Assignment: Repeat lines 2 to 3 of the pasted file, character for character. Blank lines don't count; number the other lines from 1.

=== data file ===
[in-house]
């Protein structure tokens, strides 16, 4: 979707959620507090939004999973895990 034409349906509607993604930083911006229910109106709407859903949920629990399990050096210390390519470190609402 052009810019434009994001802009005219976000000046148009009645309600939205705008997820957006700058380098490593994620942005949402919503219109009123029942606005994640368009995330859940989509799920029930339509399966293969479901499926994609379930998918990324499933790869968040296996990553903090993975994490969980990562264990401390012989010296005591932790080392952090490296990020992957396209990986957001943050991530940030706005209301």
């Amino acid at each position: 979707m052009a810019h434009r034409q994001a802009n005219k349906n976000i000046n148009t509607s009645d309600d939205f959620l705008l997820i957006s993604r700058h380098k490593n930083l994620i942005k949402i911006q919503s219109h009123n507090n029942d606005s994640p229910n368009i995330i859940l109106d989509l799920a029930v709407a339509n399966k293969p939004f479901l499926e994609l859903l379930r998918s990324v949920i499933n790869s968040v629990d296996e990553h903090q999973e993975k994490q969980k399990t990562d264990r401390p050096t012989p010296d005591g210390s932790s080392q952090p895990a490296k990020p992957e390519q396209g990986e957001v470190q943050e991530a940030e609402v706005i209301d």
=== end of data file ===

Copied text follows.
């Protein structure tokens, strides 16, 4: 979707959620507090939004999973895990 034409349906509607993604930083911006229910109106709407859903949920629990399990050096210390390519470190609402 052009810019434009994001802009005219976000000046148009009645309600939205705008997820957006700058380098490593994620942005949402919503219109009123029942606005994640368009995330859940989509799920029930339509399966293969479901499926994609379930998918990324499933790869968040296996990553903090993975994490969980990562264990401390012989010296005591932790080392952090490296990020992957396209990986957001943050991530940030706005209301």
């Amino acid at each position: 979707m052009a810019h434009r034409q994001a802009n005219k349906n976000i000046n148009t509607s009645d309600d939205f959620l705008l997820i957006s993604r700058h380098k490593n930083l994620i942005k949402i911006q919503s219109h009123n507090n029942d606005s994640p229910n368009i995330i859940l109106d989509l799920a029930v709407a339509n399966k293969p939004f479901l499926e994609l859903l379930r998918s990324v949920i499933n790869s968040v629990d296996e990553h903090q999973e993975k994490q969980k399990t990562d264990r401390p050096t012989p010296d005591g210390s932790s080392q952090p895990a490296k990020p992957e390519q396209g990986e957001v470190q943050e991530a940030e609402v706005i209301d």